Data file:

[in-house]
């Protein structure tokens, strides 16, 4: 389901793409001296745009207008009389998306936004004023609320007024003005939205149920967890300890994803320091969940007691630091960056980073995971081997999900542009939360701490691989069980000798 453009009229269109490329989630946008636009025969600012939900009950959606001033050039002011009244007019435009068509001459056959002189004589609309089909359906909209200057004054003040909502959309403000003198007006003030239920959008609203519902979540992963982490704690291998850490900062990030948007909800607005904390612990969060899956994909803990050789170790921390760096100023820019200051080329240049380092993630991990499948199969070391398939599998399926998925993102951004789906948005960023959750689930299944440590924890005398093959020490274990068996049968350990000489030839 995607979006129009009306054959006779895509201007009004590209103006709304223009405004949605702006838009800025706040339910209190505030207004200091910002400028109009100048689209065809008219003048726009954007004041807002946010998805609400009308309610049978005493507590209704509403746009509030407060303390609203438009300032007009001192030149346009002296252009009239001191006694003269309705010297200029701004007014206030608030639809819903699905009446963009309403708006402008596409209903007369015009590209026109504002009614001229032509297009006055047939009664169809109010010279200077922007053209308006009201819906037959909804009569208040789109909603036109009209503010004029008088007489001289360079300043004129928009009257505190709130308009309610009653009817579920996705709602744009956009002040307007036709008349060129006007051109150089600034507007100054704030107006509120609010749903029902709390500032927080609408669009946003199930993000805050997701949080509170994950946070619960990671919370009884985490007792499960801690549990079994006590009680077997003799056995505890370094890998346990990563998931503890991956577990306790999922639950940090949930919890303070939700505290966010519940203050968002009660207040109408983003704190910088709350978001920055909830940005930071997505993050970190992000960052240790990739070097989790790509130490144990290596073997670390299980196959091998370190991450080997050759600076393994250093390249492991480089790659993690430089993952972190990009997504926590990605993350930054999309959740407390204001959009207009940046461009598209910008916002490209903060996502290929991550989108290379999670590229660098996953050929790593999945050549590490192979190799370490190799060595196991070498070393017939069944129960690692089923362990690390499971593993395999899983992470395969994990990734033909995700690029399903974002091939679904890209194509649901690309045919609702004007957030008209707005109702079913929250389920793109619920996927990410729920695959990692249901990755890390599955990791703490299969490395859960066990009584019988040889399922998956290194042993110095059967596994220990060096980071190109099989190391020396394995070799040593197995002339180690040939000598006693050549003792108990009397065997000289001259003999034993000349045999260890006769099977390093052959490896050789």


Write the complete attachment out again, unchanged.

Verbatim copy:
[in-house]
């Protein structure tokens, strides 16, 4: 389901793409001296745009207008009389998306936004004023609320007024003005939205149920967890300890994803320091969940007691630091960056980073995971081997999900542009939360701490691989069980000798 453009009229269109490329989630946008636009025969600012939900009950959606001033050039002011009244007019435009068509001459056959002189004589609309089909359906909209200057004054003040909502959309403000003198007006003030239920959008609203519902979540992963982490704690291998850490900062990030948007909800607005904390612990969060899956994909803990050789170790921390760096100023820019200051080329240049380092993630991990499948199969070391398939599998399926998925993102951004789906948005960023959750689930299944440590924890005398093959020490274990068996049968350990000489030839 995607979006129009009306054959006779895509201007009004590209103006709304223009405004949605702006838009800025706040339910209190505030207004200091910002400028109009100048689209065809008219003048726009954007004041807002946010998805609400009308309610049978005493507590209704509403746009509030407060303390609203438009300032007009001192030149346009002296252009009239001191006694003269309705010297200029701004007014206030608030639809819903699905009446963009309403708006402008596409209903007369015009590209026109504002009614001229032509297009006055047939009664169809109010010279200077922007053209308006009201819906037959909804009569208040789109909603036109009209503010004029008088007489001289360079300043004129928009009257505190709130308009309610009653009817579920996705709602744009956009002040307007036709008349060129006007051109150089600034507007100054704030107006509120609010749903029902709390500032927080609408669009946003199930993000805050997701949080509170994950946070619960990671919370009884985490007792499960801690549990079994006590009680077997003799056995505890370094890998346990990563998931503890991956577990306790999922639950940090949930919890303070939700505290966010519940203050968002009660207040109408983003704190910088709350978001920055909830940005930071997505993050970190992000960052240790990739070097989790790509130490144990290596073997670390299980196959091998370190991450080997050759600076393994250093390249492991480089790659993690430089993952972190990009997504926590990605993350930054999309959740407390204001959009207009940046461009598209910008916002490209903060996502290929991550989108290379999670590229660098996953050929790593999945050549590490192979190799370490190799060595196991070498070393017939069944129960690692089923362990690390499971593993395999899983992470395969994990990734033909995700690029399903974002091939679904890209194509649901690309045919609702004007957030008209707005109702079913929250389920793109619920996927990410729920695959990692249901990755890390599955990791703490299969490395859960066990009584019988040889399922998956290194042993110095059967596994220990060096980071190109099989190391020396394995070799040593197995002339180690040939000598006693050549003792108990009397065997000289001259003999034993000349045999260890006769099977390093052959490896050789």